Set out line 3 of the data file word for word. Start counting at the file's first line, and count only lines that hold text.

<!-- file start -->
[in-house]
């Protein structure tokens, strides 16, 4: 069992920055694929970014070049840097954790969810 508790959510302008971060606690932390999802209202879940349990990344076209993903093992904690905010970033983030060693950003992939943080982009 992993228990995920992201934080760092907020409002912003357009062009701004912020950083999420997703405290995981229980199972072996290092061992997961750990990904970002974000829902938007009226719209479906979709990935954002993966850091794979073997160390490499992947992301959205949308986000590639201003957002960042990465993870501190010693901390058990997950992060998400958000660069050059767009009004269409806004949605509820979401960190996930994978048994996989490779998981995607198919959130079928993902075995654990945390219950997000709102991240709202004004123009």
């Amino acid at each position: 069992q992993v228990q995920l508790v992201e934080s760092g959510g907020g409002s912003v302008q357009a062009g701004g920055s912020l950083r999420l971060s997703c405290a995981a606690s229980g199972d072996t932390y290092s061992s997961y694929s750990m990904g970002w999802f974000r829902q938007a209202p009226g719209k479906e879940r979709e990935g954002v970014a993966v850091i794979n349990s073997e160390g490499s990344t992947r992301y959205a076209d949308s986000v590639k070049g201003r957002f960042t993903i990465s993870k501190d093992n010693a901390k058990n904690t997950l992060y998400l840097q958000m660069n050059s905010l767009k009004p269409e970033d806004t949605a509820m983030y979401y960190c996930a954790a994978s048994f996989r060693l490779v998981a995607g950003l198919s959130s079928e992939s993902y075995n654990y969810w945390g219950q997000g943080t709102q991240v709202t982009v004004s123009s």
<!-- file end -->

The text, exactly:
């Amino acid at each position: 069992q992993v228990q995920l508790v992201e934080s760092g959510g907020g409002s912003v302008q357009a062009g701004g920055s912020l950083r999420l971060s997703c405290a995981a606690s229980g199972d072996t932390y290092s061992s997961y694929s750990m990904g970002w999802f974000r829902q938007a209202p009226g719209k479906e879940r979709e990935g954002v970014a993966v850091i794979n349990s073997e160390g490499s990344t992947r992301y959205a076209d949308s986000v590639k070049g201003r957002f960042t993903i990465s993870k501190d093992n010693a901390k058990n904690t997950l992060y998400l840097q958000m660069n050059s905010l767009k009004p269409e970033d806004t949605a509820m983030y979401y960190c996930a954790a994978s048994f996989r060693l490779v998981a995607g950003l198919s959130s079928e992939s993902y075995n654990y969810w945390g219950q997000g943080t709102q991240v709202t982009v004004s123009s």